4 Myths about Starting Your Own Business

Many would-be entrepreneurs are deterred by certain beliefs about what starting a new business entails. While it is true that starting a new business takes a lot of drive and commitment, many of the other rumors circulating about starting a new business are simply not true. Some things have changed with the times, breaking down barriers to entry that were there in the past. Other myths are simply based on a fear of the unknown. The following are a few myths that can be debunked.

1. A Full Business Plan Is Required

While it is important to research your industry and create some type of business strategy, preparing for every eventuality is impossible and can waste a lot of time. There are changes in every industry that cannot always be effectively predicted or planned for. Instead of spending months planning every detail and trying to anticipate every problem, it is better to create a loose outline and stay flexible when unexpected things crop up.

2. You Have to Be an Expert

Most business owners are not actually experts in their field or experts in business. With franchisors offering training and certifications, many entrepreneurs are able to learn as they go and contact experts for support when necessary. While a little business knowledge is a good thing to have before starting a company, it is not necessary to get a business degree before getting started.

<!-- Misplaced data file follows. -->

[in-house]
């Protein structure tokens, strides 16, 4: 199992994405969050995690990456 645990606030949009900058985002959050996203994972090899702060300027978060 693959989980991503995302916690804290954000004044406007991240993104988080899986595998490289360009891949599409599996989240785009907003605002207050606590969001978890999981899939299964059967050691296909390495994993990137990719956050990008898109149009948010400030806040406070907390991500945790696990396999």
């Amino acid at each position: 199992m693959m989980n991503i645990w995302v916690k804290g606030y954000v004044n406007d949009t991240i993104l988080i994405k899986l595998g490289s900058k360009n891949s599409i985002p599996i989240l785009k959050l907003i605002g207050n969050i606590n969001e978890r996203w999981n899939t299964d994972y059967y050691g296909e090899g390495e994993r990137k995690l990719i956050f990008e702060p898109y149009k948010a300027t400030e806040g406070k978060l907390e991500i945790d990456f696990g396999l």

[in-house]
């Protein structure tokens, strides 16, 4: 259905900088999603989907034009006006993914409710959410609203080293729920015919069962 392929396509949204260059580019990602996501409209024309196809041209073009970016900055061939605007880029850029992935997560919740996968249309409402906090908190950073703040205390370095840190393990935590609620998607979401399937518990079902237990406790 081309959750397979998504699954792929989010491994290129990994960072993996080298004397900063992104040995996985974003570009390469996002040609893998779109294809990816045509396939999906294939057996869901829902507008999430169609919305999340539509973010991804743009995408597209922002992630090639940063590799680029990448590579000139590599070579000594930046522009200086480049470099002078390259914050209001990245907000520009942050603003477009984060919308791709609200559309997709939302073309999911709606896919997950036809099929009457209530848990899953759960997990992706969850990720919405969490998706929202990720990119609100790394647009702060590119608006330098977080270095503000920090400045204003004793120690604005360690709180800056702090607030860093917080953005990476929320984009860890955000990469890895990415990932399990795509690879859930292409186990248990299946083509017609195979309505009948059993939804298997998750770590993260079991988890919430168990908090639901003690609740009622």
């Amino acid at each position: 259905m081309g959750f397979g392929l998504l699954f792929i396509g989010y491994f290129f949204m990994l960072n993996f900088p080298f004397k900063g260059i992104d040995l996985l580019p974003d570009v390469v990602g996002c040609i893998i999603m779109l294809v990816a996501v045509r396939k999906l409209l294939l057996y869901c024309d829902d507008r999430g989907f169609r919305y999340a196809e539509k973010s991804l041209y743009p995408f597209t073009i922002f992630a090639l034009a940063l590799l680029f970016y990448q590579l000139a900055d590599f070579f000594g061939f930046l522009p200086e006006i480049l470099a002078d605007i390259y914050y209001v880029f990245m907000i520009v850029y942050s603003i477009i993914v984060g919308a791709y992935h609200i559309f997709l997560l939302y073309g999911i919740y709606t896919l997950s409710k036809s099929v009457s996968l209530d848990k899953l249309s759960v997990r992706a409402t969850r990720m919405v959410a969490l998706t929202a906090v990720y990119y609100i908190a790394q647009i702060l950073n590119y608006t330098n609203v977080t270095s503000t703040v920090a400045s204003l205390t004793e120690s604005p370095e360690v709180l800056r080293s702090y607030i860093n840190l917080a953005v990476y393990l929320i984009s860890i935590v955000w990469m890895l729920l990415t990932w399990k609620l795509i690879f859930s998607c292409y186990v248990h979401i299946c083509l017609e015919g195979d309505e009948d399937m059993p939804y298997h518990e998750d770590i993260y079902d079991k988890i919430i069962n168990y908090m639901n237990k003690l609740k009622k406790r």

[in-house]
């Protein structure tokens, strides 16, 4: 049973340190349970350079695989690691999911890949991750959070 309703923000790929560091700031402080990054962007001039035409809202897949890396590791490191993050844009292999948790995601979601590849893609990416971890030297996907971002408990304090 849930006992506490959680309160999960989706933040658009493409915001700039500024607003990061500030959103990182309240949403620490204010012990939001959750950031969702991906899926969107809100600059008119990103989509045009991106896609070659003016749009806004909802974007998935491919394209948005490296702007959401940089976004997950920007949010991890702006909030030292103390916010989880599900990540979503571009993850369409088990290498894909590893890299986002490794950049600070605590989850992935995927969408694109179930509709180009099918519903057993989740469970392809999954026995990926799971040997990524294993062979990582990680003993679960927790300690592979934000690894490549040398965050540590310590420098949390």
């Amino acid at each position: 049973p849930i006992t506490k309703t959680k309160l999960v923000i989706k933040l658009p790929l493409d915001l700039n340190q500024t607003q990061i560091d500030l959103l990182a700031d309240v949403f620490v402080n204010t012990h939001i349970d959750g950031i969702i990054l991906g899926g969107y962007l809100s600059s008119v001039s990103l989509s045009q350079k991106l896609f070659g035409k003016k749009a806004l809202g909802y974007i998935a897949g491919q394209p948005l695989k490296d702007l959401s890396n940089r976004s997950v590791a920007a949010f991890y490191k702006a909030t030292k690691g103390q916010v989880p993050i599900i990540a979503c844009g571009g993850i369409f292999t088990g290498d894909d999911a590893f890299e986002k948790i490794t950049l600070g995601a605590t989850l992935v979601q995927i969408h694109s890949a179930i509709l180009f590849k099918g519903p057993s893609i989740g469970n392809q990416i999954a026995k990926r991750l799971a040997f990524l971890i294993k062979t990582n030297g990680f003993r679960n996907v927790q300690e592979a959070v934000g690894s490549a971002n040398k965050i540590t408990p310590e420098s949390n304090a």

3. Tons of Capital Is Needed

It is a commonly held belief that a lot of money is necessary to start a business, but many of the most successful businesses started small and worked up as more capital became available. If you are starting out with a franchise, you may need to come up with enough money to cover franchise fees and initial expenses. However you start your business, it is possible to borrow money or start with a small sum; it is not necessary to have thousands or millions saved before making the venture.

4. Nonstop Work Is Necessary

“Married to the business” is a saying that strikes fear into the hearts of many would be entrepreneurs. The picture of the archetypal new business owner poring over numbers into the wee hours is disheartening, but the good news is that it is overblown. While most new business owners do have to put in some long days to get the company off the ground, you can set the pace for your own work/life balance when the business is yours.

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